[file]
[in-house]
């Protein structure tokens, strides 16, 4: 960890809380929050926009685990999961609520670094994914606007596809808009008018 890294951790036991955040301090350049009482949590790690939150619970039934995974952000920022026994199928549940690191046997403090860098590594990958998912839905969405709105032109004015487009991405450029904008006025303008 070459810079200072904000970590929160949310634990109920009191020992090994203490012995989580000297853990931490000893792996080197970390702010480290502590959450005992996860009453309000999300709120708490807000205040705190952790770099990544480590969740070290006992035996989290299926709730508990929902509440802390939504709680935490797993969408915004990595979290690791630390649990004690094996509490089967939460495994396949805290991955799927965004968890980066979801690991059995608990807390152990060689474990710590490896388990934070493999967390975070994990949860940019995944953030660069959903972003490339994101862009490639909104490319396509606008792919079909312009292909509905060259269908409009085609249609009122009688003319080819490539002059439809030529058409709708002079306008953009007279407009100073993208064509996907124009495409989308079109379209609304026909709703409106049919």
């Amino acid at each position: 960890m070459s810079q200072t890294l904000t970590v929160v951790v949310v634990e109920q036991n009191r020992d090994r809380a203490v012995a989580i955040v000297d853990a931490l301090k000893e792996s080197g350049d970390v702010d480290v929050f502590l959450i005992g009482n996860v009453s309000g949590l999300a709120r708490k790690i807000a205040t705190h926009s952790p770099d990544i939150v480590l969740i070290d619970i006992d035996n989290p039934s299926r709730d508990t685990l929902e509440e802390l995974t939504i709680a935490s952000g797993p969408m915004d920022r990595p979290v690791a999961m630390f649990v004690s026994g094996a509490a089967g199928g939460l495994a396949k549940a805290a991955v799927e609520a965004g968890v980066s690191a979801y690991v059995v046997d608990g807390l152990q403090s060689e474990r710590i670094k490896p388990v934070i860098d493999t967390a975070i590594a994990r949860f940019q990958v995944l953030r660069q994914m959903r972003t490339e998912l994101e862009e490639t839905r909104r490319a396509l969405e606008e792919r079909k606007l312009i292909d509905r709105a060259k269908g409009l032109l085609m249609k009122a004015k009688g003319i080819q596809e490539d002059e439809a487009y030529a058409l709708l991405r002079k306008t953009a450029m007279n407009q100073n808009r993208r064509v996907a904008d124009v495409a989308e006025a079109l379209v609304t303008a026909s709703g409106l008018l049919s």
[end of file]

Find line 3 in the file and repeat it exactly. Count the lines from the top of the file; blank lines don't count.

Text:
């Amino acid at each position: 960890m070459s810079q200072t890294l904000t970590v929160v951790v949310v634990e109920q036991n009191r020992d090994r809380a203490v012995a989580i955040v000297d853990a931490l301090k000893e792996s080197g350049d970390v702010d480290v929050f502590l959450i005992g009482n996860v009453s309000g949590l999300a709120r708490k790690i807000a205040t705190h926009s952790p770099d990544i939150v480590l969740i070290d619970i006992d035996n989290p039934s299926r709730d508990t685990l929902e509440e802390l995974t939504i709680a935490s952000g797993p969408m915004d920022r990595p979290v690791a999961m630390f649990v004690s026994g094996a509490a089967g199928g939460l495994a396949k549940a805290a991955v799927e609520a965004g968890v980066s690191a979801y690991v059995v046997d608990g807390l152990q403090s060689e474990r710590i670094k490896p388990v934070i860098d493999t967390a975070i590594a994990r949860f940019q990958v995944l953030r660069q994914m959903r972003t490339e998912l994101e862009e490639t839905r909104r490319a396509l969405e606008e792919r079909k606007l312009i292909d509905r709105a060259k269908g409009l032109l085609m249609k009122a004015k009688g003319i080819q596809e490539d002059e439809a487009y030529a058409l709708l991405r002079k306008t953009a450029m007279n407009q100073n808009r993208r064509v996907a904008d124009v495409a989308e006025a079109l379209v609304t303008a026909s709703g409106l008018l049919s």